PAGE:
The Story of Lillian Part IV

We were home but she was a hand-full.  No it wasn’t the diapers or feedings it was the fact we had to every other day go to our pediatrician and get her blood pressure taken (infants do not like having their blood pressure taken).  so we got on fairly close terms with all the nurses and staff at the doctors.  She also had to visit the Cardiologist regularly as her heart was not completely back to normal and her blood pressure remained high although she was quickly off the medication as even the smallest does was dropping it too low.

On the home front we moved into our new apartment and I got more hours at work, things looked to be going our way.  Nothing significant happened for months, we had doctor visit after doctor visit after doctor visit.  At 4 months we had our first visit with Dr. Bello at the Developmental Pediatrics.  He was doing a study on the development of children who spent significant time in the NICU and follow them for 1 year after discharge.  At 4 months she was rated as normal and asked to see us in 6 months for a final follow up.  The six months passed and at that meeting, she still tested at a 4 month level.  She had made not noticeable gain in development in 6 months.  At this point we scrambled with our pediatrician who suggested we get involved with early intervention through the Albany County Department of Social Services.  And evaluations were set up.

Dr. Bello also began testing her for everything under the sun, which required a significant amount of blood work (infants don’t like being poked with needles).  As we approached one year, she soon had therapists coming out her ears and all the blood work came back negative. 

We took a well deserved vacation with Sophia to Disney World in January and before we knew it, Lillian was one year old.  With no proof anything was wrong and she seemed to be making progress, we figured the delay was all related to her traumatic birth and she would outgrow it.  In December of 2007, she had stopped progressing yet again.  She is currently rated a 9 – 10 month old and she will turn 2 on January 18.  She is more than just delayed, something is seriously wrong.  All signs point to some sort of genetic disorder, none of which are very good.  But we have already faced many challenges with her and this is just another ‘bump in the road’.  But more importantly she is there ready to be held and snuggled at all times, so I guess its really not that bad.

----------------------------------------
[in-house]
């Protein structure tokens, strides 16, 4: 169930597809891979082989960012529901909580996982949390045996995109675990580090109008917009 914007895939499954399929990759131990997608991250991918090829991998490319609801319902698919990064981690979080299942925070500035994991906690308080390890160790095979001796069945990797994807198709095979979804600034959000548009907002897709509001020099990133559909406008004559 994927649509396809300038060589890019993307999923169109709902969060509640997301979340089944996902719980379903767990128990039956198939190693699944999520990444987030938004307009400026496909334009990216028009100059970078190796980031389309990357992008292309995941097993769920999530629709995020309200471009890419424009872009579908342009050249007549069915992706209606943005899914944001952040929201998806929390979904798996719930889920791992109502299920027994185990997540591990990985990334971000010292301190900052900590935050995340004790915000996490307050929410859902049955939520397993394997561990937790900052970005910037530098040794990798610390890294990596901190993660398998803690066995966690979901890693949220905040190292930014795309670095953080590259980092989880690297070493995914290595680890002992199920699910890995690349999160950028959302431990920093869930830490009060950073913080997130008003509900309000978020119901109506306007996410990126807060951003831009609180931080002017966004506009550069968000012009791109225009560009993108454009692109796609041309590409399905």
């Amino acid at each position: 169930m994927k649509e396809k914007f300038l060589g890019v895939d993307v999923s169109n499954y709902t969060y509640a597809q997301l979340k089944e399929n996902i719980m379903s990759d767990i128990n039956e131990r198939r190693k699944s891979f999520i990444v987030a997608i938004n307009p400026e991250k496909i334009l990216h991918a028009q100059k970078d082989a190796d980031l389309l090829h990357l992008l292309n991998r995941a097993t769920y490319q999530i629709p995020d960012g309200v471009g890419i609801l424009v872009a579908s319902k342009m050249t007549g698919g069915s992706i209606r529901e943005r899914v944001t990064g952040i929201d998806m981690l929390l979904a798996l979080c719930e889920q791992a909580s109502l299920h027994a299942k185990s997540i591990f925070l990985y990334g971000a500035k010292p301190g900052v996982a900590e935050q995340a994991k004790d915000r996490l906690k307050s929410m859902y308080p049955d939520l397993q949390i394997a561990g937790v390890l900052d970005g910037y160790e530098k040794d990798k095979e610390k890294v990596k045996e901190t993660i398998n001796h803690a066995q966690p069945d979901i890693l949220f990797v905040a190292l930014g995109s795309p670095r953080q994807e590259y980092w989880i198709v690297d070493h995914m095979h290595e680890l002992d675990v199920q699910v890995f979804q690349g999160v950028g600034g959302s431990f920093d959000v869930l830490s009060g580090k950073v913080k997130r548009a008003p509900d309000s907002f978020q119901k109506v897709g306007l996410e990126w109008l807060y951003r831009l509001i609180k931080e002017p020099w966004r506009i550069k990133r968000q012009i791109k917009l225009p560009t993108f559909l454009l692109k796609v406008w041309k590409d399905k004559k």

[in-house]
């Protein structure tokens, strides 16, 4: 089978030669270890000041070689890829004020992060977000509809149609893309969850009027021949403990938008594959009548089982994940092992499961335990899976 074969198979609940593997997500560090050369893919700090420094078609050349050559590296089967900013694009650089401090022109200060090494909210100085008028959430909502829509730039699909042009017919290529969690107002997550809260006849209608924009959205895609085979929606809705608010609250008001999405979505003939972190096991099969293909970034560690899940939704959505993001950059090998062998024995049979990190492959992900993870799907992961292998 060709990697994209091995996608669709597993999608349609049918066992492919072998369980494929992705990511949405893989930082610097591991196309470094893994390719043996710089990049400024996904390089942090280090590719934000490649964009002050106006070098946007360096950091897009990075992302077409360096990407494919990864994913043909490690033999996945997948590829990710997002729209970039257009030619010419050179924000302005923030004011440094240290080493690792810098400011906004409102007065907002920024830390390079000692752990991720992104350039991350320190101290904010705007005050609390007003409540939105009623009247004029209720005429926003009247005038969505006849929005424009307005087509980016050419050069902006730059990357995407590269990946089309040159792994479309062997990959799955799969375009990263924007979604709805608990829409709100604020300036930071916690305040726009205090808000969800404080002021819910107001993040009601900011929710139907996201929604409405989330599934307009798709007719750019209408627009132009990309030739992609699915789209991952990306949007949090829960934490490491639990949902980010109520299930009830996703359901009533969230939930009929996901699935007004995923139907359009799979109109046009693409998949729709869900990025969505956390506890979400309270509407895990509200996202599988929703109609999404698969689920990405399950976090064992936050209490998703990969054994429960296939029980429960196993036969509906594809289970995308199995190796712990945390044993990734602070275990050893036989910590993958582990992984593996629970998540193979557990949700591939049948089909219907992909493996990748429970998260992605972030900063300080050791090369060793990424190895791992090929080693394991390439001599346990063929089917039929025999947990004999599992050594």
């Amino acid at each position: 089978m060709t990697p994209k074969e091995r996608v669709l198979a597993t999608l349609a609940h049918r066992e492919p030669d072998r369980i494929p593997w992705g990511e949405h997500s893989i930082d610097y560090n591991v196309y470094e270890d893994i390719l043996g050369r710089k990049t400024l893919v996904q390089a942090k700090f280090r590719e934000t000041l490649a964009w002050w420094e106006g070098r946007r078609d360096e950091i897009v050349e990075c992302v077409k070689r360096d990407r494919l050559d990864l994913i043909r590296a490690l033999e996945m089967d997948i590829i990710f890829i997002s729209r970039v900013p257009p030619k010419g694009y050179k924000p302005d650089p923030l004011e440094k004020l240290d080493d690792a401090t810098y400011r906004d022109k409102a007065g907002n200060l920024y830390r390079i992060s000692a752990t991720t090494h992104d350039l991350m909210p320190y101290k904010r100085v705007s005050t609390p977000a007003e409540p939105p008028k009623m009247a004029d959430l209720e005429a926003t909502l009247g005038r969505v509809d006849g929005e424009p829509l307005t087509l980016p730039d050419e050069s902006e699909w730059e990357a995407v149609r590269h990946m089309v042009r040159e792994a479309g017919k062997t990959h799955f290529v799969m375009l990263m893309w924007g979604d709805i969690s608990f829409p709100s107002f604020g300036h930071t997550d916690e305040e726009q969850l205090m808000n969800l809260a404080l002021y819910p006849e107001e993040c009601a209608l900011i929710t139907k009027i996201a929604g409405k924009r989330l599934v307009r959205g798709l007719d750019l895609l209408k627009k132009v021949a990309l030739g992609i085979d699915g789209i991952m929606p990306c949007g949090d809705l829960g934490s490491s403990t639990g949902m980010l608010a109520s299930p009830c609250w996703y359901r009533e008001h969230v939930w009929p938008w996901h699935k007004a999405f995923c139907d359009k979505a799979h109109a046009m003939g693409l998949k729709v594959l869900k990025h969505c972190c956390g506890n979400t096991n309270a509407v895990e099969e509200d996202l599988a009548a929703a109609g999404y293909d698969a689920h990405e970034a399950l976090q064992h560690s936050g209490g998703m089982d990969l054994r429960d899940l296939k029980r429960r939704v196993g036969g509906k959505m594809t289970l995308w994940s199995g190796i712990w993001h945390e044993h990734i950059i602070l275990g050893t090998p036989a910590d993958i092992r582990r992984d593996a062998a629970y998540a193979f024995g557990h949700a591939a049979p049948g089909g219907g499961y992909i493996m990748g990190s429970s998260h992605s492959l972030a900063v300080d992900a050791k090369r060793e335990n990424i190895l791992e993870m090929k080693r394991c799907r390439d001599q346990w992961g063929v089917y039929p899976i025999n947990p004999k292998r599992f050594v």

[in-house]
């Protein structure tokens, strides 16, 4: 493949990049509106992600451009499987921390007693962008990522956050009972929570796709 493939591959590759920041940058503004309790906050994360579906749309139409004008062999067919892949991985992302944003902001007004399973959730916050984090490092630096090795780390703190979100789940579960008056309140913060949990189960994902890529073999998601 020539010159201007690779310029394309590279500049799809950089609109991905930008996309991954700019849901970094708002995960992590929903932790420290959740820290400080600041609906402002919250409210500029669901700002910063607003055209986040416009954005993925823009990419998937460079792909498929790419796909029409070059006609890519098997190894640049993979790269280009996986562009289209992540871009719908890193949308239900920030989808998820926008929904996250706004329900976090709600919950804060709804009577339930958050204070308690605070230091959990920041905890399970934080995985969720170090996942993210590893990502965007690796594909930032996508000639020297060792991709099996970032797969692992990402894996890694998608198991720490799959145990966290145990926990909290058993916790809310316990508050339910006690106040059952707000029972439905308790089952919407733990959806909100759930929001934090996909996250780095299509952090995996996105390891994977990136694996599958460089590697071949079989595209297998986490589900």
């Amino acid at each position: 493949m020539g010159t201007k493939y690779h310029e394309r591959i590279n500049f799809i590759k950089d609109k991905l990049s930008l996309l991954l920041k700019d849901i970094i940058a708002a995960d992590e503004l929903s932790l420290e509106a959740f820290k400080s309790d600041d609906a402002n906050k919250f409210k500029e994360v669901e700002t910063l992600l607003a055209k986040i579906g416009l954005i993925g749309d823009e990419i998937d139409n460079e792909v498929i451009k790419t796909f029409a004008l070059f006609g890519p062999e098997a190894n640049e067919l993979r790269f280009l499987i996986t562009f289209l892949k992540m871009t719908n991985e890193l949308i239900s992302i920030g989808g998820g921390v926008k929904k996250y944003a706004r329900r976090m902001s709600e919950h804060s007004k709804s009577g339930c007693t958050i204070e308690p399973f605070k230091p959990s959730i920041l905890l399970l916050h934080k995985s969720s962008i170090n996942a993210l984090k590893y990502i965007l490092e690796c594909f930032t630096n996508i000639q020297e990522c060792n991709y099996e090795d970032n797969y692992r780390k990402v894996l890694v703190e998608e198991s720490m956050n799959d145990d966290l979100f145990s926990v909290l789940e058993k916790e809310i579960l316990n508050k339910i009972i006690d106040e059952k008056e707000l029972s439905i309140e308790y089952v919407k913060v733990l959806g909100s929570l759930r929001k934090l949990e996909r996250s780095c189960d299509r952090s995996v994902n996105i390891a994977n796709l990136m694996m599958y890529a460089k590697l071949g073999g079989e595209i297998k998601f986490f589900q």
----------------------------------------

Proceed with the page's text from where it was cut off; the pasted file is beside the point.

And Sophia, who though she denies it, I think clearly remembers what her sister looked like in the NICU prior to going to Syracuse and it has stayed with her ever since.  The two of them are closer than ever.  Just recently Lillian was given this plastic hippo you can ride and it sucks up blocks.  My wife tried to get her to use it, the therapist tried to get her to use it and all she would do is cry.  Sophia comes home from school, picks up Lillian plops her down on it and the two of them spend the rest of the evening riding around the living room, Lillian having a ball.  In many ways she is typical of a sibling with a disability, she is mature well beyond her years and like many have become a parent far too quick.  She takes on way too much responsibility with Lillian, especially for a 6 year old.  Sometimes she forgets to be a kid and sometimes we as her parents forget she is a kid.  But its just another challenge we face and I know we will get through it.

Thanks to all of you for giving me this chance to vent, it was actually a lot easier to write than I thought it would be and soon I’ll have some better posts up about happier things, such as birds and video games and who knows what else!

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